First, please note that you are sending MIME to
the list, contrary to a frequent and permanent request.
The rule is plain text only. Your posting is speckled
with e-gunk making it difficult to read.
The situation of the -group()- function has been explained
various times on this list, for example in
http://www.stata.com/statalist/archive/2006-10/msg01267.html
http://www.stata.com/statalist/archive/2006-03/msg00260.html
Here is a reprise based on those posts.
A note on the -group()- function (N.B. not -egen, group()-)
-----------------------------------------------------------
The -group()- function went undocumented in Stata 9.
You can blame Svend Juul. Svend gave a very
witty talk at a Berlin users' meeting pointing
out functions and -egen- functions with the same name, but
different definitions; the same definition,
but different names; and much else besides.
His talk is here:
http://www.stata.com/meeting/2german/Juul.pdf
So, StataCorp looked in the stables, and saw
that he was right. It was a mess. So, they
went to work renaming, and tidying a few
ancient oddities out of sight.
Actually, you can blame Nick Cox, who recalls
suggesting that -group()- be hidden, the
argument being that -egen, group()-,
although it came later, was far more
useful and far more widely used.
-group()-, which is a function,
is documented at version 8 [R] p.454.
group(n) divides the data into n nearly
equal groups, with integer values 1 to ceil(n).
That depends on the current sort order.
-group(varname)- appears equivalent to
sort varname
... = group(max of varname)
<sort back again>
It's still there, naturally, so that previous programs
and do files are not broken. But -group()- is problematic
for various reasons.
1. The definition wasn't nearly precise enough to be any
use for really careful work. The on-line help for Stata 8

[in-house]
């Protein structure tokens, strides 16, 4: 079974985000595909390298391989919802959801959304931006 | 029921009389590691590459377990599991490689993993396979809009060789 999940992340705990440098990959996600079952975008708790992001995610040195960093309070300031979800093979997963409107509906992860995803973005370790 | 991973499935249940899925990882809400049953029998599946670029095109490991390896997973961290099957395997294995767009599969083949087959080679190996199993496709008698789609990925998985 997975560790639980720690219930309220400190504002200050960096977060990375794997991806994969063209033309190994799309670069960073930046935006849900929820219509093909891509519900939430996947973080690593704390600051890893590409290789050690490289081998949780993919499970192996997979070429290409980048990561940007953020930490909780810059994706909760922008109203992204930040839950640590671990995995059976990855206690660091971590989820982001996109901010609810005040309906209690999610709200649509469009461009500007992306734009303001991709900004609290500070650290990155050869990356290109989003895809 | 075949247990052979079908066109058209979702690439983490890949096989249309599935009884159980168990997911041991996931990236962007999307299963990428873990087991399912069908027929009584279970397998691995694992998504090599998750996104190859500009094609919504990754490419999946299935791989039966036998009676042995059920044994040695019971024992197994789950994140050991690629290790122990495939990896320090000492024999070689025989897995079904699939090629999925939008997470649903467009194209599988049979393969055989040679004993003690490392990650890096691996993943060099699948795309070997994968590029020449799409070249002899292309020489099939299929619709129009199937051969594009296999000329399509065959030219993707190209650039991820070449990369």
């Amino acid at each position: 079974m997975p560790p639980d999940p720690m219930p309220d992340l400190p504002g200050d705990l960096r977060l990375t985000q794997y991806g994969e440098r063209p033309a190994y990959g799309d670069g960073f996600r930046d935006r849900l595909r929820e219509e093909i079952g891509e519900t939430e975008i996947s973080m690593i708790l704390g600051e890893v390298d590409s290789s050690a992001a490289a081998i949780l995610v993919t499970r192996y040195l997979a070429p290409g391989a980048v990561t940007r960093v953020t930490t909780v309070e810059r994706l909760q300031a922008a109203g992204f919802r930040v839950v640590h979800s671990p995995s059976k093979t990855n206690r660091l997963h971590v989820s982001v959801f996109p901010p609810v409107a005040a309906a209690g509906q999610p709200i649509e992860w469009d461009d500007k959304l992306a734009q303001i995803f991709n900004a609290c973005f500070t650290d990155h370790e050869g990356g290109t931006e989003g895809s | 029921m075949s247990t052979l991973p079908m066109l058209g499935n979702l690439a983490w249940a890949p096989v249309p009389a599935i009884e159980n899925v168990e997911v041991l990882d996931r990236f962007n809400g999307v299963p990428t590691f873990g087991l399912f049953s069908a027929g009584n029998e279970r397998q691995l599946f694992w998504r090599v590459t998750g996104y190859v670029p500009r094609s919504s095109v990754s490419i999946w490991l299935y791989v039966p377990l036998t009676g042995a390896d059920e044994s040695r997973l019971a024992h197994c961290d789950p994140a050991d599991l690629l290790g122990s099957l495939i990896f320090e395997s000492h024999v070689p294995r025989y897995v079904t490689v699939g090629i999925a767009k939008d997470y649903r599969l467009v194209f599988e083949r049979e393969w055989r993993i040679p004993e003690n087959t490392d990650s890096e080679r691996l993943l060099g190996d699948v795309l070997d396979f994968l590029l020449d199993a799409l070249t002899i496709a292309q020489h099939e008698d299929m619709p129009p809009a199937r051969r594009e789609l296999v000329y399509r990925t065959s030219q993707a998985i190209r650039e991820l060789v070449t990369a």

says
"group(x) creates a categorical variable that divides the
data into x as nearly equal-sized subsamples as possible,
numbering the first group 1, the second group 2, etc."
but that's too vague for anyone to understand or reproduce.
As -group()- is part of the executable, the code is not
inspectable. The documentation could have been fixed,
but that wasn't the only problem.
2. Examples show that -group()- can assign observations with
the same value of -myvar- to different groups. That would be widely
be considered pathological, i.e. bad. It's only reproducible,
presumably, if you -set seed- and record that.
3. -group()- doesn't seem to pay special attention to missing values.
That's very bad.
4. The name is overloaded. There is, as stated, an -egen, group()- which
is different.
5. In most cases, people who want this really want quantiles
(e.g. deciles) instead, and there are much better
documented Stata commands to do that. -search quantile- to
get some suggestions, but be warned that agreed-to-be-correct
methods don't exist. There is a literature on different definitions
of quantile, hinging on what is to be done about ties and what you do when
the number of values is too awkward to be divisible in the way
you want.
--------------------------------------------------------
Nick
n.j.cox@durham.ac.uk
Enzo Coviello
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> Dear Stata Users
>
>
> I am using this commands to group observations for risk score
>
> stcox age treat
> predict xb,xb
> drop if xb=3D=3D.
>
> gen gr_risk =3D group(5)
>
> This last command works but I do not find where
> the function group() is documented (and why I still use it)
>
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